After recently writing an article on how it is stupid to hire cheap SharePoint consultants I got a huge amount of feedback, mostly positive.
Some people didn’t seem to read or couldn’t understand that article, though, because some people were extremely angry that I berated their salary requirements. Other people pointed out, correctly, that a low price doesn’t mean bad quality and that a high price doesn’t necessarily mean higher quality.
Allow me to elaborate a bit.
Diamonds Aren’t Coal
Diamonds and coal are, as most people know, mostly the same thing; pure carbon. However, despite them sharing this characteristic, they are vastly different. You’d think most people would opt to get a fistful of diamonds rather than a fistful of coal, but you may be wrong.
For one, you can’t barbeque a steak on diamonds. They simply won’t burn, at least not at any temperature where a steak would benefit from its presence.
Second, diamonds are difficult to store. Yeah, you can put them in your pocket, but you’re likely to lose them, misplace them or have them stolen. A pound of diamonds in your garden shed would likely mean you’d freak out every time a car drove by, in case someone was trying to steal them. You need a high security setup that costs tons of money and leaves you paranoid.
Third, diamonds aren’t really useful for anything for most people. Granted, diamonds are incredibly useful in certain industries, but you really know what to do with them before they are valuable beyond, you know, being pretty.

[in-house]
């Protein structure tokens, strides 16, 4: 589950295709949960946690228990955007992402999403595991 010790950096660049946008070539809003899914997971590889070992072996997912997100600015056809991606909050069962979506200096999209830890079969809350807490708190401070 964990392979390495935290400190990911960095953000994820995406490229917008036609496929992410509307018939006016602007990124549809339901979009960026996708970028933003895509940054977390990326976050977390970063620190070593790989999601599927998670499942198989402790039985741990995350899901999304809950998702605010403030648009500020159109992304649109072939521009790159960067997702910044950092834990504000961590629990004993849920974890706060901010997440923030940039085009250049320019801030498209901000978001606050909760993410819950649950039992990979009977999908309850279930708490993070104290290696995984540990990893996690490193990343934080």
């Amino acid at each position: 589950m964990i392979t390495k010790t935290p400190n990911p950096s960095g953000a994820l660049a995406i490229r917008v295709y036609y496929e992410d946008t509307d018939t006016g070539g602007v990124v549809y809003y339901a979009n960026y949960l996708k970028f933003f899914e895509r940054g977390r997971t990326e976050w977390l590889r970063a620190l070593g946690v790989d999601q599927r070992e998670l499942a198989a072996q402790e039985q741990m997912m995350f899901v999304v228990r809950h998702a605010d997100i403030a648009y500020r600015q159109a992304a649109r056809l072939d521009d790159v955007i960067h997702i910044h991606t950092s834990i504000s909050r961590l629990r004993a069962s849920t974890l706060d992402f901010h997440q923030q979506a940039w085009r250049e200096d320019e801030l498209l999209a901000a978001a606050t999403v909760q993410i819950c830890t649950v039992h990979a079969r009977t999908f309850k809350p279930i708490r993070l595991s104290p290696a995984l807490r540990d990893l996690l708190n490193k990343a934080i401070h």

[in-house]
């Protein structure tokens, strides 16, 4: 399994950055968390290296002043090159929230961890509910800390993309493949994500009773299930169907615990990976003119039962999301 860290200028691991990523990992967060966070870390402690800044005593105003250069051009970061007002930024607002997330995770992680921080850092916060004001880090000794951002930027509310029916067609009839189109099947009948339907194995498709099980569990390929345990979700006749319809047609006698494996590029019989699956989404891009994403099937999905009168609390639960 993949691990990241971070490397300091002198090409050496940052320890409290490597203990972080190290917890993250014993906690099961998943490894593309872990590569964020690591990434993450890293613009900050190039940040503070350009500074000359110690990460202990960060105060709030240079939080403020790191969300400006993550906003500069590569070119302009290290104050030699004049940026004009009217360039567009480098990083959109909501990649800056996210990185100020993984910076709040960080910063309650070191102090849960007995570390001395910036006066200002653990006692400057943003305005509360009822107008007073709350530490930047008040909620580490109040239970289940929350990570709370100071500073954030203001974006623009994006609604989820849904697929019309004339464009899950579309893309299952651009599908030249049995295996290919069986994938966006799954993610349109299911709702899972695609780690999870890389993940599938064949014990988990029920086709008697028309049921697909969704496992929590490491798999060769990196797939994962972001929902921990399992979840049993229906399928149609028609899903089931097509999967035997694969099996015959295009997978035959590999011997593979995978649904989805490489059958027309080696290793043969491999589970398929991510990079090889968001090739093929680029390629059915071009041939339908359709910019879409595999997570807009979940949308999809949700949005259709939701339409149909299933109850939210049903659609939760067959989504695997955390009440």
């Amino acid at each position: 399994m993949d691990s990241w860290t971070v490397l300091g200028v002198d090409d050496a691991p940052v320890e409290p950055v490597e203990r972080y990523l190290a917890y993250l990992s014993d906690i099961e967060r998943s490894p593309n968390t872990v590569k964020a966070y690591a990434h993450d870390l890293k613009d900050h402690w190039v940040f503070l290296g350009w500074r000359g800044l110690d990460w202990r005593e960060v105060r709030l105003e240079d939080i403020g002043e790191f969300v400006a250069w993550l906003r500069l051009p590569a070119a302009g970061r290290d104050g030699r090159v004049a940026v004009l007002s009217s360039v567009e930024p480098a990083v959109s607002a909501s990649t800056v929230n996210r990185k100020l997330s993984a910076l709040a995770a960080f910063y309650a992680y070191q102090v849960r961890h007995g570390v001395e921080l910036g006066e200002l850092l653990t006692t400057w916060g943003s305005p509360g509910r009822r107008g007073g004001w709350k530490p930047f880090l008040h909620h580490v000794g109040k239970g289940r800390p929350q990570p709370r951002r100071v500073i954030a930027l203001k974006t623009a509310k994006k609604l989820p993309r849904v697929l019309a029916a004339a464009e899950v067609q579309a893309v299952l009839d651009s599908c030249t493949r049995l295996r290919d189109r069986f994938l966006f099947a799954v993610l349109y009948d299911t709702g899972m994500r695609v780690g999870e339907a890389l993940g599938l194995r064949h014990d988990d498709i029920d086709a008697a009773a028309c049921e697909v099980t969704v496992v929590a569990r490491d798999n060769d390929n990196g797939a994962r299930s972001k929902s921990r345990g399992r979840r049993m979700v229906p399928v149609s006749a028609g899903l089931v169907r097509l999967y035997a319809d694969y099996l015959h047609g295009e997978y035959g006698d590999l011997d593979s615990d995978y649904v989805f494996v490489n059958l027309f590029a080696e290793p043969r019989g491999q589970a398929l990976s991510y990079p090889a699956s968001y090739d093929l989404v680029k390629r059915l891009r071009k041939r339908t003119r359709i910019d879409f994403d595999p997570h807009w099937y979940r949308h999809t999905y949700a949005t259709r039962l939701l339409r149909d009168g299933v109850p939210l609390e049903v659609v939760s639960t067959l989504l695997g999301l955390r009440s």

See what I did here? In case you are a bit retarded, let me elaborate.
Expensive Isn’t Always Good
If you want a nice, juicy steak, buying diamonds is a really bad idea. True, diamonds are cool, but they’re not what you want, and likely not what you would like to put into your project due to its extensive cost.
Coal, on the other hand, while cheap and abundant, gives you exactly what you want, a way to turn carbon into heat and then into a tender sirloin, possibly with a baked potato, some corn on the cob, and bacon which you will, of course, barbecue on a tray of aluminum foil.
So, coal is often more useful than diamonds. In fact, you’ll rarely find your life depending on having diamonds but you can easily imagine situations where you’d survive only if you have coal.
C’Mon, Enough Food, Talk SharePoint!
I mentioned in the previous article that hiring cheap labor is usually a bad idea. However, sometimes, cheap labor is exactly what you want and need, and hiring SharePoint superstars is a horrible idea. Let me give you a few examples.
If you are building a SharePoint development team from scratch, you want to hire people who cannot tie their own shoelaces. People fresh out of college or maybe a year or so out are awesome candidates to become great.
Remember, you want to build these people into greatness. That’s much harder to do if they already come with professional baggage. Try teaching me new stuff; I’m an old dog and set in my ways, and you’d spend far more time teaching me new tricks than a young, inexperienced developer.